6. ^ Mullen 2002, p. 115.
  7. ^ a b c d Mullen, Brendan; Spitz, Marc (May 2001). "Sit on My Face, Stevie Nicks!: The Germs, Darby Crash, and the Birth of SoCal Punk". Spin 17 (5): 104.
  8. ^ a b c d e Othen, Christopher. "What We Do Is Secret: Mind Games and Germs Burns with Los Angeles Punk Legend Darby Crash (1977-80)". Bright Review. Retrieved April 17, 2016.
  9. ^ Mullen 2002, p. 103.
  10. ^ a b Jelly, Kames (July 5, 2009). "L.A. Punk Vol. 1- The Germs". New Jersey Noise. Retrieved April 17, 2016.
  11. ^ a b c Campion, Chris (January 20, 2011). "Strange Notes: The Story of Darby Crash and The Germs". Sabotage Times. Retrieved April 17, 2016.
  12. ^ a b c d e Mullen, Brendan (December 27, 2000). "Annihilation Man". LA Weekly. Retrieved April 17, 2016.
  13. ^ "Circle One", lyrics. MetroLyrics. Retrieved April 15, 2016.
  14. ^ a b c d e f g Deming, Mark. ""Lexicon Devil": Song Review by Mark Deming". AllMusic. Retrieved April 12, 2016.
  15. ^ a b c d e f g h i j k l Mullen 2002, p. 118.
  16. ^ Mullen 2002, p. 128.
  17. ^ "Lexicon Devil", lyrics. MetroLyrics. Retrieved March 28, 2016.
  18. ^ a b Mullen 2002, p. 123.
  19. ^ Mullen 2002, p. 103-108.
  20. ^ a b c Mullen 2002, p. 126-129.
  21. ^ Jelly, Kames (July 27, 2009). "L.A. Punk Vol. 3- The Flesh Eaters". New Jersey Noise. Retrieved June 3, 2016.
  22. ^ a b c Mullen 2002, p. 122.
  23. ^ "No God", lyrics. MetroLyrics. Retrieved April 19, 2016.
  24. ^ NFC (September 2002). "Interview with Pat Smear". The Internet Nirvana Fan Club. Retrieved April 17, 2016.
  25. ^ Rabid, Jack. "(MIA): The Complete Anthology: AllMusic Review by Jack Rabid". AllMusic. Retrieved April 17, 2016.
  26. ^ a b Mullen 2002, p. 118-120.
  27. ^ a b Mullen 2002, p. 120.
  28. ^ Mullen 2002, p. 111-113.
  29. ^ Mullen 2002, p. 129.
  30. ^ "Der Bannerträger ("The Standard Bearer"), by Hubert Lanzinger, circa 1935". United States Holocaust Memorial Museum. Retrieved October 25, 2015.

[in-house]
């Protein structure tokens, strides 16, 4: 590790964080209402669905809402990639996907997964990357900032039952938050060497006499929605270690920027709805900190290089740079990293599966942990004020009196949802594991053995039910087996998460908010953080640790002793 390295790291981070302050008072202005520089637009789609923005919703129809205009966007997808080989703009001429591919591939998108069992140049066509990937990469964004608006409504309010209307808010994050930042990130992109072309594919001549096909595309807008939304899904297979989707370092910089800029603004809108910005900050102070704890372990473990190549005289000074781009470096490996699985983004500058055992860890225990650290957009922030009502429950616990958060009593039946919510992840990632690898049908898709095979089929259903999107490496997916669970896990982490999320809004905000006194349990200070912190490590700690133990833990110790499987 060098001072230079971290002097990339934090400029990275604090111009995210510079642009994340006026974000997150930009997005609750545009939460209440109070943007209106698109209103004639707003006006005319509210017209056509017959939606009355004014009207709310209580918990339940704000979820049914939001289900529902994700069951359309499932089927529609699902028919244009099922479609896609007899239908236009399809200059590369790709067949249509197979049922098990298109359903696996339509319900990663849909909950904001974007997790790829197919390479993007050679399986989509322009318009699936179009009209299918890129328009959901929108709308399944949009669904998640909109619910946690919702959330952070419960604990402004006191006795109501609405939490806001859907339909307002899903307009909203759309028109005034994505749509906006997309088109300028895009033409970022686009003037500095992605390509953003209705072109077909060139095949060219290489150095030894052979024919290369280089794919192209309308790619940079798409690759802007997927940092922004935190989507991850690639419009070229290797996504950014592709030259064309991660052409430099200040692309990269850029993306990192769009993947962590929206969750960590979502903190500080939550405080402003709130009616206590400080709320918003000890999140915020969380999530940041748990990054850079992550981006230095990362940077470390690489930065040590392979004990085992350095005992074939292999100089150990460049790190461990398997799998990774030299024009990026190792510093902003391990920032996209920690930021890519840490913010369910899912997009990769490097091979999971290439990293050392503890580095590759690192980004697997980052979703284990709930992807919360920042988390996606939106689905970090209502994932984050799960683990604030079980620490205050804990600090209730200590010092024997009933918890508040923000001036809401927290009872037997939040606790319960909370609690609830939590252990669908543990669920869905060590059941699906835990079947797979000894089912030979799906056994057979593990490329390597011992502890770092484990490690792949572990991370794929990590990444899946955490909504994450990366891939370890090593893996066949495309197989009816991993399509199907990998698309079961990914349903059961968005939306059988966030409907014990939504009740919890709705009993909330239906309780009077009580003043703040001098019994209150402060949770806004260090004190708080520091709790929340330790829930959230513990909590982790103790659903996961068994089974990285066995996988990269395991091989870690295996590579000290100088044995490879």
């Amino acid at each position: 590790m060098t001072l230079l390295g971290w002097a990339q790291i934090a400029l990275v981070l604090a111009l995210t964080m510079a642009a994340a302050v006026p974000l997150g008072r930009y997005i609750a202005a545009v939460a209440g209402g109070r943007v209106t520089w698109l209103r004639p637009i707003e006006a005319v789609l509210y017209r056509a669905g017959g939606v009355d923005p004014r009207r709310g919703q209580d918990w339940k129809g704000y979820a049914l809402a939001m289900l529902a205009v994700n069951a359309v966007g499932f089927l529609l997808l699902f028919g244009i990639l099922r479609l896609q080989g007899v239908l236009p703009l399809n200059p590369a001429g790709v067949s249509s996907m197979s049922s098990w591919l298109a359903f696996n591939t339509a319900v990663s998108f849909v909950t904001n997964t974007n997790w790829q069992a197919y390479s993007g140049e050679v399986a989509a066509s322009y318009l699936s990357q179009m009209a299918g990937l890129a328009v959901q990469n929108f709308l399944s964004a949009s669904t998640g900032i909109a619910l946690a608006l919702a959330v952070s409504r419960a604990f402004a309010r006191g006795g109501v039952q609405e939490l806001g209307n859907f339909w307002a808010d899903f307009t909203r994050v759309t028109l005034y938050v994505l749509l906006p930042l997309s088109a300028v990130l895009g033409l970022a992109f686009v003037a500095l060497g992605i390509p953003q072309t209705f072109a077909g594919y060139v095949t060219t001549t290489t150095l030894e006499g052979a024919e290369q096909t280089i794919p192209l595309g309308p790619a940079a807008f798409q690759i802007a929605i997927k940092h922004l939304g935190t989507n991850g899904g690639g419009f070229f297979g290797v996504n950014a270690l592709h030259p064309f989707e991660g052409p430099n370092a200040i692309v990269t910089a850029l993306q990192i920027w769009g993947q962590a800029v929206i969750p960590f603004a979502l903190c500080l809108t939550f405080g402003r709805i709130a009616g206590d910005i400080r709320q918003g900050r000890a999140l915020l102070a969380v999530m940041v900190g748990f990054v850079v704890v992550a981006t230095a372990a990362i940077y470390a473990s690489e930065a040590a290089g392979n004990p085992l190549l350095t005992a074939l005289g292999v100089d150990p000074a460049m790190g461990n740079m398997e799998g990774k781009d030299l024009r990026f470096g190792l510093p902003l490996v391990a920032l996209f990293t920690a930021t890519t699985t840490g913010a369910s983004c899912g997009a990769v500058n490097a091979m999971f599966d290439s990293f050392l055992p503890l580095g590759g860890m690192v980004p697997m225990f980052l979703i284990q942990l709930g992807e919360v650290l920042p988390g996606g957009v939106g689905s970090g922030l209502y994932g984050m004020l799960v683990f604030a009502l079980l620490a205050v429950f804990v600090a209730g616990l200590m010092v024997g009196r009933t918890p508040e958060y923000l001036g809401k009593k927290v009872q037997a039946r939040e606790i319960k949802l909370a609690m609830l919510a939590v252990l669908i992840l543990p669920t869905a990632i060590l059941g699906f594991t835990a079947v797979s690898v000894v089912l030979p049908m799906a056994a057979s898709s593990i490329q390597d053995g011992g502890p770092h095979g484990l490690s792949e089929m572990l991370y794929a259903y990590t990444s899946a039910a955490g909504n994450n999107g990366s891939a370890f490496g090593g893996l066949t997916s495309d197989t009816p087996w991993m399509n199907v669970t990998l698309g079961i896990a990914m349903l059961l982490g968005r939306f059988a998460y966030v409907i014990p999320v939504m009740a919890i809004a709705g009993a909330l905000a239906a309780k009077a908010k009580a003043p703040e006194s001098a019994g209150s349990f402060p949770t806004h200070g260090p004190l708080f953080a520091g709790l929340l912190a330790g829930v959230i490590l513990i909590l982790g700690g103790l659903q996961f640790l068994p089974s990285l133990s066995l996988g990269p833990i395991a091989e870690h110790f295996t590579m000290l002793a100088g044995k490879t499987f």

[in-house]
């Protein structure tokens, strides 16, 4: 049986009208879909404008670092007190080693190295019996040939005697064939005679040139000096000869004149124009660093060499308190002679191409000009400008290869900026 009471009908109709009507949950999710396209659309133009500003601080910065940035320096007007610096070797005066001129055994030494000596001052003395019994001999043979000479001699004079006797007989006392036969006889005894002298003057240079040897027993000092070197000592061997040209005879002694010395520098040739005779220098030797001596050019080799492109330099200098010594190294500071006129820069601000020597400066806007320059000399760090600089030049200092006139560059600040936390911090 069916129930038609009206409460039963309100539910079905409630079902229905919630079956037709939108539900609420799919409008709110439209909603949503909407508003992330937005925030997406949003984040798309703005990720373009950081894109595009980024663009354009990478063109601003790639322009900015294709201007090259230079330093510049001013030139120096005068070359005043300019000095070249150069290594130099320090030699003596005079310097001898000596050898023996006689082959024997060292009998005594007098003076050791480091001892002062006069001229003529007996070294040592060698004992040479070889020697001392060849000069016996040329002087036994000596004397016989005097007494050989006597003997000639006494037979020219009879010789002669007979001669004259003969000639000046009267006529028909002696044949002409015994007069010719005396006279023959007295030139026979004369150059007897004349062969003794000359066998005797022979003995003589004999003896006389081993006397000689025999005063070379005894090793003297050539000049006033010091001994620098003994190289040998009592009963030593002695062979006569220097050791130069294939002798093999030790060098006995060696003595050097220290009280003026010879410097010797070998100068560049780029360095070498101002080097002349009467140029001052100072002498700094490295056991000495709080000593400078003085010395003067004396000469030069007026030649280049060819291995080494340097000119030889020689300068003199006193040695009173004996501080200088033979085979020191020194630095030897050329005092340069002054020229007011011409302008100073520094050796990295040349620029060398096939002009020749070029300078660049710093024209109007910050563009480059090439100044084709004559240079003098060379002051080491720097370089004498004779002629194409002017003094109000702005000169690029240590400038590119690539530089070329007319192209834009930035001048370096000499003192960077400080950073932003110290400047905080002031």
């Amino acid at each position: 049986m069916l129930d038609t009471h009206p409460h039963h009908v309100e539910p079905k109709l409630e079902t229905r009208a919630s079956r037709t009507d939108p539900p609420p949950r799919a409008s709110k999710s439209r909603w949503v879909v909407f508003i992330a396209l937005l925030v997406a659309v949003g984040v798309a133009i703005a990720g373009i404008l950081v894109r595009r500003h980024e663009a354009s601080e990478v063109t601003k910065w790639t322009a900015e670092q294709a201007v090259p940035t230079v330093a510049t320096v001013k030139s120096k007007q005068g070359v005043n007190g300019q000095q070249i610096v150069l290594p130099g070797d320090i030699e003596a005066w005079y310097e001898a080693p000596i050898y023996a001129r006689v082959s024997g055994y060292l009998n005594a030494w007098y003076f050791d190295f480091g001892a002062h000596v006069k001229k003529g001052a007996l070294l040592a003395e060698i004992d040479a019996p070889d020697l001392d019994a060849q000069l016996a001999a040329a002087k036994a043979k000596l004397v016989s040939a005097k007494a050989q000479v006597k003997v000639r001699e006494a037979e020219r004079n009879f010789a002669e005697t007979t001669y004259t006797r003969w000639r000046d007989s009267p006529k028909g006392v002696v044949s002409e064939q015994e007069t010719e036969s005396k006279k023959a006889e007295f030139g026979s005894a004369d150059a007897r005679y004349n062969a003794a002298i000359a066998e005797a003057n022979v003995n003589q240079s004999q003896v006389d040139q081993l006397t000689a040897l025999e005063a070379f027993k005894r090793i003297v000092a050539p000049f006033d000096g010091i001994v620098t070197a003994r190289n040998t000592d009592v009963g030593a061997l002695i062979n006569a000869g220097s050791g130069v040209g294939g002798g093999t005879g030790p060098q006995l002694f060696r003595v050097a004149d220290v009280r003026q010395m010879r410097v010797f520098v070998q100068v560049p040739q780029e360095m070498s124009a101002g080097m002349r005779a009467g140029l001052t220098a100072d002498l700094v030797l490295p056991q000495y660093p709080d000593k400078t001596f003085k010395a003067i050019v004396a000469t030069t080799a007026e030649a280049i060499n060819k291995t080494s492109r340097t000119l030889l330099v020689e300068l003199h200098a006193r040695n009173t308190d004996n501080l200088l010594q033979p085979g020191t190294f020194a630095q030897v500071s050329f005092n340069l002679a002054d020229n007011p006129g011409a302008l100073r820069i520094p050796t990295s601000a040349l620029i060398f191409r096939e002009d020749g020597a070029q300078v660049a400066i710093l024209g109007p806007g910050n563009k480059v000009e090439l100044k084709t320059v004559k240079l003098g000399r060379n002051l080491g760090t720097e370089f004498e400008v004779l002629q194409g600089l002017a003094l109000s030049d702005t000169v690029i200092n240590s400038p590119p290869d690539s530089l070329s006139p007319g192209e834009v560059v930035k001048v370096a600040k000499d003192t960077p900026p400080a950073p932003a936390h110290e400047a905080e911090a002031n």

31. ^ a b Lexicon Devil. Punky Gibbon. Retrieved March 28, 2016.
  32. ^ a b Flakes (October 11, 2006). "The Germs – Lexicon Devil E.P. 7″". Killed by Death Records. Retrieved March 28, 2016.
  33. ^ "Arthur Szyk, Il Duce . . . (1942)". American Art Archives. Retrieved May 25, 2015.
  34. ^ a b c Backman, Karl. "The Germs Discography". The Summer of Hate. Archived from the original on October 7, 2016.
  35. ^ Lexicon Devil, cover art. Record Collectors of the World Unite. Retrieved June 8, 2017.
  36. ^ Richardson, Ryan. "Dangerhouse Records" (history and commented discography, page 2/2). Break My Face. Retrieved August 10, 2015.
  37. ^ Yohannan, Tim (August 1991). Title unknown (interview with David Brown from Dangerhouse Records). Maximumrocknroll (99).
  38. ^ LeBlanc, Larry. "Industry Profile: Lisa Fancher". CelebrityAccess. Retrieved May 21, 2016.
  39. ^ Various artists, A Small Circle of Friends. AllMusic. Retrieved September 2, 2016.

Works cited[edit]

  • Mullen, Brendan (2002). Lexicon Devil: The Fast Times and Short Life of Darby Crash and the Germs. Port Townsend, Washington: Feral House. ISBN 9780922915705.

Further reading[edit]


External links[edit]